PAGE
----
The Ampersands have released their new album titled ‘Happy To Be Here’. This album starts off with that distinctive personality that drives the base of your neck to do that one thing when you hear good music and keeps doing that until you realize you look like an asshole for doing it in a crowd full of people. If you find yourself doing that with The Ampersands and this album, find a sound bar and Bluetooth into and let them join in.

Filled with the quirkiness and vibrance that is The Ampersands, the dynamic duo that is Aaron McQuade & Jim Pace marry the words to the music and give all of you a reason to be here listening to this. And be happy about that.

About ‘Happy To Be Here’

Rarely does a name as abstract as ‘The Ampersands’ so accurately describe an act but upon exposure to duo Aaron McQuade & Jim Pace’s work, it just clicks. Every revelation of the band unearths five more layers beneath – whether a track that cycles between genres like verses or the incredible stage antics of the live shows, with The Ampersands audiences are always left with niggling hook: “and one more thing…”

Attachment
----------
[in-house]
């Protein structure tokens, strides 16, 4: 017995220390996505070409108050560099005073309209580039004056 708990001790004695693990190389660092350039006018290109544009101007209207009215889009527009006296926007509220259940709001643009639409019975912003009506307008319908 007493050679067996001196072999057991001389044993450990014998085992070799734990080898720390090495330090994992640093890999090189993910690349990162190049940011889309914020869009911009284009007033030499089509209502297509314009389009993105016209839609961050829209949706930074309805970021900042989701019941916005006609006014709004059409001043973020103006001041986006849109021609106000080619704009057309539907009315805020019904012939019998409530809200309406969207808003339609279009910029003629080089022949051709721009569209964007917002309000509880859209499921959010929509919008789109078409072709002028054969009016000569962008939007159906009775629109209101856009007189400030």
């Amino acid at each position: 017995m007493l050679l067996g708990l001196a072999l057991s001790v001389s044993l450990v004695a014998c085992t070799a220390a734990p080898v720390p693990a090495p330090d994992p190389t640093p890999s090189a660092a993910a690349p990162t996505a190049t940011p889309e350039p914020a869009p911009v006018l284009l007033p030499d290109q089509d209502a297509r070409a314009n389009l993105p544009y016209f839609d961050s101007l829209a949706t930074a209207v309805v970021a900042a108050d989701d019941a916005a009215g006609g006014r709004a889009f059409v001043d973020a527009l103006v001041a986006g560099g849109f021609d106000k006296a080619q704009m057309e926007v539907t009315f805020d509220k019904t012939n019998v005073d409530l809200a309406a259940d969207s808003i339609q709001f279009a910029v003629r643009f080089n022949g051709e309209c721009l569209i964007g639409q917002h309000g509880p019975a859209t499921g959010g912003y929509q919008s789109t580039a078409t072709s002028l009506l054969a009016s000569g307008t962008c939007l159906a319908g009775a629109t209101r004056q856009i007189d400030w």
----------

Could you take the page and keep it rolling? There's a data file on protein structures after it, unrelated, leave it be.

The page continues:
The album bursts opens with lead track It’s All Been a Wash’s hypnotic guitar sure to ring in listeners’ heads far beyond the song’s 2:17 runtime. With alluring vocals, IABAW makes for a curious opening. Beginning the album with a piece on the need to move on, the track’s sonic energy hurls its audience through its infectious riffs, flirts with grunge, barbershop adjacent backing vocals, and aggressively creative spirit. The track reflects on the need to move on, whether or not you’re ready to. Perhaps ironic as it leads into the rest of the incredibly inviting album Happy to Be Here.

The song’s unique character would have it stand out on any artist’s discography but it is exactly that quality that has it fit so perfectly into The Ampersands body of work as a whole. Each song rich with twists, turns, and characters of their own, the band’s library sits at an accessible level for any listener while sonic layering beyond 30 tracks and complexity like no other gives music “aficionados” all the music they could chew on.

In their early days, the band were well known for outlandish stage antics – letting the audience choose their facial hair, overloading a tiny café gig with a huge synthesizer only to play the ‘Mortal Kombat’ theme, and covering songs by the bands they were opening for – this energy translated into the music. In part influenced by the guitar styles of John Lennon and Graham Coxon, the rhythmic overlapping of De La Soul, and the showmanship of Andy Kaufman, The Ampersands are a duo that keep audiences wondering what the hell is coming next and loving every second of it.